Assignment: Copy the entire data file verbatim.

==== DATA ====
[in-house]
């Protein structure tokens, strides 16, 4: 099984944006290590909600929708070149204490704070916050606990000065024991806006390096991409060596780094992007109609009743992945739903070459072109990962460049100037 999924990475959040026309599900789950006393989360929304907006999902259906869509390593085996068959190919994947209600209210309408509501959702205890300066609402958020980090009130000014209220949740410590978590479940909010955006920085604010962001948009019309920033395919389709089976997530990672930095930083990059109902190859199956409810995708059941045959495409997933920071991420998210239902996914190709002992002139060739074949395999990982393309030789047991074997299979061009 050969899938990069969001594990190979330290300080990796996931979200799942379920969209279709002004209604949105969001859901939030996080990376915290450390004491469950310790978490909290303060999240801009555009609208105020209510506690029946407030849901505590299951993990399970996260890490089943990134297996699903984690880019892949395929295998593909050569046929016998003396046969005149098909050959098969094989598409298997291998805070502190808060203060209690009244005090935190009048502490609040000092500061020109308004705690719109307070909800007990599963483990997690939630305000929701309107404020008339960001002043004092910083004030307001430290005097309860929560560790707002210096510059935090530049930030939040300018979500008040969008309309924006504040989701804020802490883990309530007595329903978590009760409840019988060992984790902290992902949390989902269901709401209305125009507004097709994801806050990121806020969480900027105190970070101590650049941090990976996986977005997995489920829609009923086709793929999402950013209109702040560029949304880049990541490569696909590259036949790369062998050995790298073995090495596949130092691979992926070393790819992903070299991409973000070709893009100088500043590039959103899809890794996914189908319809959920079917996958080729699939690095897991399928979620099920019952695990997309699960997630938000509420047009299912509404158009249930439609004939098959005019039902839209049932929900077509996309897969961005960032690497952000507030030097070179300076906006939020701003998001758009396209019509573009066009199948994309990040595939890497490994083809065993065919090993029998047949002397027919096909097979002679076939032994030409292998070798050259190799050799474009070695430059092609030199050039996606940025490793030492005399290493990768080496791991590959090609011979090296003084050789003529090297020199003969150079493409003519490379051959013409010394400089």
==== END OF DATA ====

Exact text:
[in-house]
């Protein structure tokens, strides 16, 4: 099984944006290590909600929708070149204490704070916050606990000065024991806006390096991409060596780094992007109609009743992945739903070459072109990962460049100037 999924990475959040026309599900789950006393989360929304907006999902259906869509390593085996068959190919994947209600209210309408509501959702205890300066609402958020980090009130000014209220949740410590978590479940909010955006920085604010962001948009019309920033395919389709089976997530990672930095930083990059109902190859199956409810995708059941045959495409997933920071991420998210239902996914190709002992002139060739074949395999990982393309030789047991074997299979061009 050969899938990069969001594990190979330290300080990796996931979200799942379920969209279709002004209604949105969001859901939030996080990376915290450390004491469950310790978490909290303060999240801009555009609208105020209510506690029946407030849901505590299951993990399970996260890490089943990134297996699903984690880019892949395929295998593909050569046929016998003396046969005149098909050959098969094989598409298997291998805070502190808060203060209690009244005090935190009048502490609040000092500061020109308004705690719109307070909800007990599963483990997690939630305000929701309107404020008339960001002043004092910083004030307001430290005097309860929560560790707002210096510059935090530049930030939040300018979500008040969008309309924006504040989701804020802490883990309530007595329903978590009760409840019988060992984790902290992902949390989902269901709401209305125009507004097709994801806050990121806020969480900027105190970070101590650049941090990976996986977005997995489920829609009923086709793929999402950013209109702040560029949304880049990541490569696909590259036949790369062998050995790298073995090495596949130092691979992926070393790819992903070299991409973000070709893009100088500043590039959103899809890794996914189908319809959920079917996958080729699939690095897991399928979620099920019952695990997309699960997630938000509420047009299912509404158009249930439609004939098959005019039902839209049932929900077509996309897969961005960032690497952000507030030097070179300076906006939020701003998001758009396209019509573009066009199948994309990040595939890497490994083809065993065919090993029998047949002397027919096909097979002679076939032994030409292998070798050259190799050799474009070695430059092609030199050039996606940025490793030492005399290493990768080496791991590959090609011979090296003084050789003529090297020199003969150079493409003519490379051959013409010394400089």